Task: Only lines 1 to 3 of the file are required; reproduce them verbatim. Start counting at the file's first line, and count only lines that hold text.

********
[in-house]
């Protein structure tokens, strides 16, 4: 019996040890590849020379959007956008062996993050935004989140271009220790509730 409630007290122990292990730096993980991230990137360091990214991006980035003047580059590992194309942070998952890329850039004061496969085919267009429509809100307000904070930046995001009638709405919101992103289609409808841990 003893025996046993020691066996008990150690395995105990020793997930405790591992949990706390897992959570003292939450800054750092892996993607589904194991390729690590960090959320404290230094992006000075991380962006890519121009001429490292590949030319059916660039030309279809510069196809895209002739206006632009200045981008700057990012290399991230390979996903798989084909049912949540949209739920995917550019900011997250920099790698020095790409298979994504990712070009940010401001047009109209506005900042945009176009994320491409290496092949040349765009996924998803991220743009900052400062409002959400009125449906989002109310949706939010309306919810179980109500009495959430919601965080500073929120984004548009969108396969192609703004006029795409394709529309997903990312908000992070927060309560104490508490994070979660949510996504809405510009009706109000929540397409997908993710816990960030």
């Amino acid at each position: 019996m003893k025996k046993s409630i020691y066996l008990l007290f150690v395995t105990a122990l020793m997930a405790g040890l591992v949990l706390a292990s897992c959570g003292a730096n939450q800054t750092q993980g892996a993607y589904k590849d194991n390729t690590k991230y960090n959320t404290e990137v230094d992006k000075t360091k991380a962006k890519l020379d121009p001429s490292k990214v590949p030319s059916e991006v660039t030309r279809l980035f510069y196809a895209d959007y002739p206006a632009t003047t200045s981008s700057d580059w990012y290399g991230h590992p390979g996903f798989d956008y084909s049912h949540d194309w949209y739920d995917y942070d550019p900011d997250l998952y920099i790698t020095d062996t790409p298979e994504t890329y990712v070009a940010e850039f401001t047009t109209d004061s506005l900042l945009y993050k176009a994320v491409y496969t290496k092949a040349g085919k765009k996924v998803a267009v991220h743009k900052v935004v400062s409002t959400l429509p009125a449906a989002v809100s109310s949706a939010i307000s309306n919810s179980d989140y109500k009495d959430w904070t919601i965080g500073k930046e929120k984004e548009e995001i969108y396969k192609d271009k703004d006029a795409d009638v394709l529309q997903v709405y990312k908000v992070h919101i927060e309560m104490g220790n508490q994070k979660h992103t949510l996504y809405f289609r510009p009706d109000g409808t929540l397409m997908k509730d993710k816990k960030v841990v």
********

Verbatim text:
[in-house]
């Protein structure tokens, strides 16, 4: 019996040890590849020379959007956008062996993050935004989140271009220790509730 409630007290122990292990730096993980991230990137360091990214991006980035003047580059590992194309942070998952890329850039004061496969085919267009429509809100307000904070930046995001009638709405919101992103289609409808841990 003893025996046993020691066996008990150690395995105990020793997930405790591992949990706390897992959570003292939450800054750092892996993607589904194991390729690590960090959320404290230094992006000075991380962006890519121009001429490292590949030319059916660039030309279809510069196809895209002739206006632009200045981008700057990012290399991230390979996903798989084909049912949540949209739920995917550019900011997250920099790698020095790409298979994504990712070009940010401001047009109209506005900042945009176009994320491409290496092949040349765009996924998803991220743009900052400062409002959400009125449906989002109310949706939010309306919810179980109500009495959430919601965080500073929120984004548009969108396969192609703004006029795409394709529309997903990312908000992070927060309560104490508490994070979660949510996504809405510009009706109000929540397409997908993710816990960030």
């Amino acid at each position: 019996m003893k025996k046993s409630i020691y066996l008990l007290f150690v395995t105990a122990l020793m997930a405790g040890l591992v949990l706390a292990s897992c959570g003292a730096n939450q800054t750092q993980g892996a993607y589904k590849d194991n390729t690590k991230y960090n959320t404290e990137v230094d992006k000075t360091k991380a962006k890519l020379d121009p001429s490292k990214v590949p030319s059916e991006v660039t030309r279809l980035f510069y196809a895209d959007y002739p206006a632009t003047t200045s981008s700057d580059w990012y290399g991230h590992p390979g996903f798989d956008y084909s049912h949540d194309w949209y739920d995917y942070d550019p900011d997250l998952y920099i790698t020095d062996t790409p298979e994504t890329y990712v070009a940010e850039f401001t047009t109209d004061s506005l900042l945009y993050k176009a994320v491409y496969t290496k092949a040349g085919k765009k996924v998803a267009v991220h743009k900052v935004v400062s409002t959400l429509p009125a449906a989002v809100s109310s949706a939010i307000s309306n919810s179980d989140y109500k009495d959430w904070t919601i965080g500073k930046e929120k984004e548009e995001i969108y396969k192609d271009k703004d006029a795409d009638v394709l529309q997903v709405y990312k908000v992070h919101i927060e309560m104490g220790n508490q994070k979660h992103t949510l996504y809405f289609r510009p009706d109000g409808t929540l397409m997908k509730d993710k816990k960030v841990v």